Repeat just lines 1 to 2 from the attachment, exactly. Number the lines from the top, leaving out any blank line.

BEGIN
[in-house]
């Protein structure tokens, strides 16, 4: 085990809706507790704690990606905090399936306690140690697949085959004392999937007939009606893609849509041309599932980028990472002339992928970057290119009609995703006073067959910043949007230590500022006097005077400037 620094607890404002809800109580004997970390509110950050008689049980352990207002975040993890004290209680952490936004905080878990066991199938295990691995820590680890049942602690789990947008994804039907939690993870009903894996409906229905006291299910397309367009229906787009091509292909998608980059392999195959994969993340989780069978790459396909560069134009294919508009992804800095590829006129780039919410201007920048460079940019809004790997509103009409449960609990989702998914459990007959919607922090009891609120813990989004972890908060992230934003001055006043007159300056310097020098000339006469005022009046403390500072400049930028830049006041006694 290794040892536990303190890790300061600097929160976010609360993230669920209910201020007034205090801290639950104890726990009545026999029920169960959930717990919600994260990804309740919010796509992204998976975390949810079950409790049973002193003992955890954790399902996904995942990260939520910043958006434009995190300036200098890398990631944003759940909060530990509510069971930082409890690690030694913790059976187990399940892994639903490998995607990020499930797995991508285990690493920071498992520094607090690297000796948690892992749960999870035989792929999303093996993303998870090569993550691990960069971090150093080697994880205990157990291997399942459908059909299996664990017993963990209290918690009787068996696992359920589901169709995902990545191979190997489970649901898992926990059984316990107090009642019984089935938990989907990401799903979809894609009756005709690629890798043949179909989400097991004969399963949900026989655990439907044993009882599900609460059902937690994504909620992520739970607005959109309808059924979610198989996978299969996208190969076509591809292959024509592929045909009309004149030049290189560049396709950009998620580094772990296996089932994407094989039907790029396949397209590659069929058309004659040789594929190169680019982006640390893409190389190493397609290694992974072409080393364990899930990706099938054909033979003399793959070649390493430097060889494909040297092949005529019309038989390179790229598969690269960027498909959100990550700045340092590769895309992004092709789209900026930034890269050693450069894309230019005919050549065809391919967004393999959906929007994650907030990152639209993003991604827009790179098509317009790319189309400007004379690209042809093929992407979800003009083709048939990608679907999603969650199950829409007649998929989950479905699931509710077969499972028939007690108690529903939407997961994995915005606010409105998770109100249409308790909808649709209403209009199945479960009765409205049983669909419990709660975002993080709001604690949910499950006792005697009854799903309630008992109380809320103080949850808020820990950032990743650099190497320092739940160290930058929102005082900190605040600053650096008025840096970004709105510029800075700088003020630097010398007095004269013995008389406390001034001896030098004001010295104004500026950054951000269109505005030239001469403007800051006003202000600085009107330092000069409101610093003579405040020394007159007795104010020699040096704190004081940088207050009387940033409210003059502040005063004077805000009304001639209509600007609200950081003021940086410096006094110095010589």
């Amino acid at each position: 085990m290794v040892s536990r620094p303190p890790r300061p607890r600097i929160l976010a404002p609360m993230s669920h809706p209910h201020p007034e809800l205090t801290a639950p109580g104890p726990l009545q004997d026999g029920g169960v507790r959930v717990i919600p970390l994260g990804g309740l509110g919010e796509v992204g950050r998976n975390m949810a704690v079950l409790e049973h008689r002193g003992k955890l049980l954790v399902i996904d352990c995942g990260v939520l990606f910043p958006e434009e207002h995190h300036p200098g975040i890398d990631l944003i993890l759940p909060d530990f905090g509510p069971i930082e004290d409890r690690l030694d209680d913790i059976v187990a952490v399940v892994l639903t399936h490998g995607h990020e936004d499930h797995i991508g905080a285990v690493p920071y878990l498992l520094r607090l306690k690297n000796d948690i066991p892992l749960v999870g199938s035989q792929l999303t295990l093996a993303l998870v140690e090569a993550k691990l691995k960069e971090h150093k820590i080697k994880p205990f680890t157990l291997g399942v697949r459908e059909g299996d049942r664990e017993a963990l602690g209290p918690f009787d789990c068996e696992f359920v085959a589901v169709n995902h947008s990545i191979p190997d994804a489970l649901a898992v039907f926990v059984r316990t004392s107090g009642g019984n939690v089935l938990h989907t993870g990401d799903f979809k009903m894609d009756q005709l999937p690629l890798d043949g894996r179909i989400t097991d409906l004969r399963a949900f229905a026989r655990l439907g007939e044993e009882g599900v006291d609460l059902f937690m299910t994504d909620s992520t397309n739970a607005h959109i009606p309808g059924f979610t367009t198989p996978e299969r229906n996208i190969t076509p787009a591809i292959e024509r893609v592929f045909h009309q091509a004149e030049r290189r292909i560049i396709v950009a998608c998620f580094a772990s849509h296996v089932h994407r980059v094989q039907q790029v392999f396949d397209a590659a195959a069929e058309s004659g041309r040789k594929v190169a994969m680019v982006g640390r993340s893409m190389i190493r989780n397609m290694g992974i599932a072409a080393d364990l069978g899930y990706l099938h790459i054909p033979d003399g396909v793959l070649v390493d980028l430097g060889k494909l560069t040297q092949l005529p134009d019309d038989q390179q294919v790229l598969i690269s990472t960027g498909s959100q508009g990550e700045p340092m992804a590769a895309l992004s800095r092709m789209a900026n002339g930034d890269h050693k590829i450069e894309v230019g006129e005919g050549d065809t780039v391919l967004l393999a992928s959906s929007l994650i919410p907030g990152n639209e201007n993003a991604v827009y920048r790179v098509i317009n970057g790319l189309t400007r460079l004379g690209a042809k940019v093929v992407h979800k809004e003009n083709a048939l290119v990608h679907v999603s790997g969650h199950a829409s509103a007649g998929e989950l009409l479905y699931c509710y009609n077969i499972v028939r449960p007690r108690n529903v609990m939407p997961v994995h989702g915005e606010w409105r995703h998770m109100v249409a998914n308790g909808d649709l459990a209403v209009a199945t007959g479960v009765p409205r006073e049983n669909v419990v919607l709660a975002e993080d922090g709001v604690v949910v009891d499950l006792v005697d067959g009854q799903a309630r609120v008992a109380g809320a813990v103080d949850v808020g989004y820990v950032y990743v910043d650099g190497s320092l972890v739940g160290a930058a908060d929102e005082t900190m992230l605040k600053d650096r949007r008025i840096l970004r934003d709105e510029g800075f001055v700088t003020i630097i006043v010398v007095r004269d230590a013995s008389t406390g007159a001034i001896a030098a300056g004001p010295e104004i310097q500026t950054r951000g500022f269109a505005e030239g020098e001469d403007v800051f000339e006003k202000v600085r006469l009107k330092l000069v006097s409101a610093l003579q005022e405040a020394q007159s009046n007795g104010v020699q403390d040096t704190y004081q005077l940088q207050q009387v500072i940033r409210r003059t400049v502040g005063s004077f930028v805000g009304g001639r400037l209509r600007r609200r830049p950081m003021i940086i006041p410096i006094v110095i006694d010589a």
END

[in-house]
């Protein structure tokens, strides 16, 4: 085990809706507790704690990606905090399936306690140690697949085959004392999937007939009606893609849509041309599932980028990472002339992928970057290119009609995703006073067959910043949007230590500022006097005077400037 620094607890404002809800109580004997970390509110950050008689049980352990207002975040993890004290209680952490936004905080878990066991199938295990691995820590680890049942602690789990947008994804039907939690993870009903894996409906229905006291299910397309367009229906787009091509292909998608980059392999195959994969993340989780069978790459396909560069134009294919508009992804800095590829006129780039919410201007920048460079940019809004790997509103009409449960609990989702998914459990007959919607922090009891609120813990989004972890908060992230934003001055006043007159300056310097020098000339006469005022009046403390500072400049930028830049006041006694 290794040892536990303190890790300061600097929160976010609360993230669920209910201020007034205090801290639950104890726990009545026999029920169960959930717990919600994260990804309740919010796509992204998976975390949810079950409790049973002193003992955890954790399902996904995942990260939520910043958006434009995190300036200098890398990631944003759940909060530990509510069971930082409890690690030694913790059976187990399940892994639903490998995607990020499930797995991508285990690493920071498992520094607090690297000796948690892992749960999870035989792929999303093996993303998870090569993550691990960069971090150093080697994880205990157990291997399942459908059909299996664990017993963990209290918690009787068996696992359920589901169709995902990545191979190997489970649901898992926990059984316990107090009642019984089935938990989907990401799903979809894609009756005709690629890798043949179909989400097991004969399963949900026989655990439907044993009882599900609460059902937690994504909620992520739970607005959109309808059924979610198989996978299969996208190969076509591809292959024509592929045909009309004149030049290189560049396709950009998620580094772990296996089932994407094989039907790029396949397209590659069929058309004659040789594929190169680019982006640390893409190389190493397609290694992974072409080393364990899930990706099938054909033979003399793959070649390493430097060889494909040297092949005529019309038989390179790229598969690269960027498909959100990550700045340092590769895309992004092709789209900026930034890269050693450069894309230019005919050549065809391919967004393999959906929007994650907030990152639209993003991604827009790179098509317009790319189309400007004379690209042809093929992407979800003009083709048939990608679907999603969650199950829409007649998929989950479905699931509710077969499972028939007690108690529903939407997961994995915005606010409105998770109100249409308790909808649709209403209009199945479960009765409205049983669909419990709660975002993080709001604690949910499950006792005697009854799903309630008992109380809320103080949850808020820990950032990743650099190497320092739940160290930058929102005082900190605040600053650096008025840096970004709105510029800075700088003020630097010398007095004269013995008389406390001034001896030098004001010295104004500026950054951000269109505005030239001469403007800051006003202000600085009107330092000069409101610093003579405040020394007159007795104010020699040096704190004081940088207050009387940033409210003059502040005063004077805000009304001639209509600007609200950081003021940086410096006094110095010589």